Saturday, August 06, 2005

 

The Situation in Iraq

We're doing much better than most Americans realize

Armando wonders:
Does it not feel like that, in fact, even in conventional military terms, the insurgency is not only strengthening, but also performing better? And that our own military is performing not as well?
No, though it may seem that way to the ill informed. Armando's perception is the one terrorists and their Iranian allies, aided and abetted by our own media, are trying to instill in the American public:
The terrorists realize now that they can't defeat our military. Instead, they hope to achieve what the North Vietnamese did: To blur the reality on the ground and convince the American public that we're losing.

Those Marines were tactical targets of opportunity. You're the strategic target. The terrorists hope that our media will create an atmosphere of failure --— and that you'll give in to a sense of defeat.
Armando later opines:
Perhaps I am wrong, I am no military expert, but it seems to me that the recent reversals in Iraq are not mostly a result of Zarqawi directed suicide bombings, but rather military reversals in a guerilla war. The initiation of yet another sweep of Western Iraq, perhaps the fifth or sixth that I can recall, tells me that what our military leaders are doing is not working, in conventional military terms.
He is wrong. What are the "reversals" he is talking about? We haven't suffered a single one yet in this war. And Operation Quick Strike should not be dismissed as "yet another sweep of Western Iraq" but rather understood as one part of an ongoing offensive:
The series of operations being conducted in the Anbar province along the Euphrates River must be looked upon not as isolated operations, but part of an overall campaign to wrest the Anbar province from the insurgency and al Qaeda.
Strategy Page (of 8/3) notes the situation on the ground:
American troops are increasingly patrolling Sunni Arab areas in western Iraq that have not, for two years, seen many U.S. soldiers or marines. Thinly populated, and run by tribal leaders and the heads of criminal (usually smuggling) gangs, this region is not accustomed to obeying any government. Even Saddam stepped lightly in this part of the country. It was always the "Wild West."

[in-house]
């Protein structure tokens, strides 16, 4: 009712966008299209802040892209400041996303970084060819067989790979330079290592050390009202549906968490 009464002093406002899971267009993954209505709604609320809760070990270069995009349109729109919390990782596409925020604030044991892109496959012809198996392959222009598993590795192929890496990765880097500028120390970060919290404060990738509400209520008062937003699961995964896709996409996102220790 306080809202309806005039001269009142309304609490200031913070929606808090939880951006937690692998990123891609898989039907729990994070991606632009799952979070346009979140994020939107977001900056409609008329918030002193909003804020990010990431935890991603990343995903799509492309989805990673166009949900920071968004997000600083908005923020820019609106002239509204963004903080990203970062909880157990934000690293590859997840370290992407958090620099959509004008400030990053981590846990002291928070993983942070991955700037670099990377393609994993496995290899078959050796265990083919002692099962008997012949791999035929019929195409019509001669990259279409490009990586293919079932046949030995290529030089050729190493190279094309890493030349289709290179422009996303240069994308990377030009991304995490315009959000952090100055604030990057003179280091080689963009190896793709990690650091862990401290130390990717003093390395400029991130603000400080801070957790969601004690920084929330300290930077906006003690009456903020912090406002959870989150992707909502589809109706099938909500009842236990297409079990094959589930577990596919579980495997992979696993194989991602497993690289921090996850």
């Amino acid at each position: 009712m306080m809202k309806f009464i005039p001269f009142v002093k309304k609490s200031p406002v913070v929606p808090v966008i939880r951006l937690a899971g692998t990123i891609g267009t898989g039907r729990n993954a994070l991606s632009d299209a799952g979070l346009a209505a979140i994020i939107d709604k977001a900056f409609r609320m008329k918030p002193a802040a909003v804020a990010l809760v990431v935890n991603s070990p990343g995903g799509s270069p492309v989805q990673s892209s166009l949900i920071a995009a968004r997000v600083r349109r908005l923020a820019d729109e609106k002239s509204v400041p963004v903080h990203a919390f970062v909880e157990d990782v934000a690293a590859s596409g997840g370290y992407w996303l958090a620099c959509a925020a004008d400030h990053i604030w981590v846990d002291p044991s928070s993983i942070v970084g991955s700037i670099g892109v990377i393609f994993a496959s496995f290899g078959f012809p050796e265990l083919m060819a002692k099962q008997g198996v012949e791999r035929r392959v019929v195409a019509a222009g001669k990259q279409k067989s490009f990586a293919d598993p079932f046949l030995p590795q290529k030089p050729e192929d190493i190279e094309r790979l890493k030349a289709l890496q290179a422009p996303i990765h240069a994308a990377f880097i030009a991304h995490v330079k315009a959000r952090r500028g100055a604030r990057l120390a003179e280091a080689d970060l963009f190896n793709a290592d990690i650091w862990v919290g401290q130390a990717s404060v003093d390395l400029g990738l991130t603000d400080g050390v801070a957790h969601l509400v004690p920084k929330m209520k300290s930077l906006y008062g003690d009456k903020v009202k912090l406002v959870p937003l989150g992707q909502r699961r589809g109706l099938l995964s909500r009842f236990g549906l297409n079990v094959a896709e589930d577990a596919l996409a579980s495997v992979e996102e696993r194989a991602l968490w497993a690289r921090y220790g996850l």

Wretchard has more about Operation Quick Strike here, here and here.

Retired General Barry R. McCaffrey, Clinton's drug czar and a critic of Bush's handling of the war, observes that our prospects for success in Iraq are reasonably good:
The point of the US war effort is to create legitimate and competent Iraqi national, provincial, and municipal governance. We are at a turning point in the coming six months. The momentum is now clearly with the Iraqi Government and the Coalition Security Forces. The Sunnis are coming into the political process. They will vote in December. Unlike the Balkans--the Iraqis want this to succeed. Foreign fighters are an enormously lethal threat to the Iraqi civilian population, the ISF, and Coalition Forces in that order. However, they will be an increasing political disaster for the insurgency. Over time they are actually adding to the credibility of the emerging Iraqi government. We should expect to see a dwindling number of competent, suicide capable Jihadist. Those who come to Iraq--will be rapidly killed in Iraq. The picture by next summer will be unfavorable to recruiting foreigners to die in Iraq while attacking fellow Arabs.
In his summary, General McCaffrey writes:
This is the darkness before dawn in the efforts to construct a viable Iraqi state. The enterprise was badly launched -- but we are now well organized and beginning to develop successful momentum. The future outcomes are largely a function of the degree to which Iraqi men and women will overcome fear and step forward to seize the leadership opportunity to create a new future.

We face some very difficult days in the coming 2-5 years. In my judgment, if we retain the support of the American people -- we can achieve our objectives of creating a law-based Iraqi state which will be an influencing example on the entire region.
(Emphasis mine. Via Jack Kelly)

We cannot let the terrorists, with the help of their media allies and ill informed war critics, sap our morale. The odds still favor victory in Iraq, so long as we maintain our resolve.

UPDATE: Reul Mark Gerecht expresses optimism about the constitutional deliberations taking place among Iraqis:
Yet the Iraqis are where we want them to be: divided on critical matters of politics and faith, but still determined to resolve their differences through a binding written compromise. Their discussions are hot and sometimes intractable because all the parties know these debates matter. Federalism and the political role of Islam--perhaps the two most troublesome subjects--are critical issues throughout the Middle East. No one in Washington should want these debates toned down or curtailed.

Many in America may not like the outcome--liberals are already overwhelmingly defining Iraqi democracy's success by whether women's social rights are protected and advanced--but the deliberations foretell what is likely to happen elsewhere in the region as it democratizes. Contrary to so much commentary in the U.S., it is the compromises--the liberal "imperfections"--in Iraq's experiment that may have the most positive repercussions in the Middle East.
UPDATE II: Bill Roggio and Chester have more on Operation Quick Strike.

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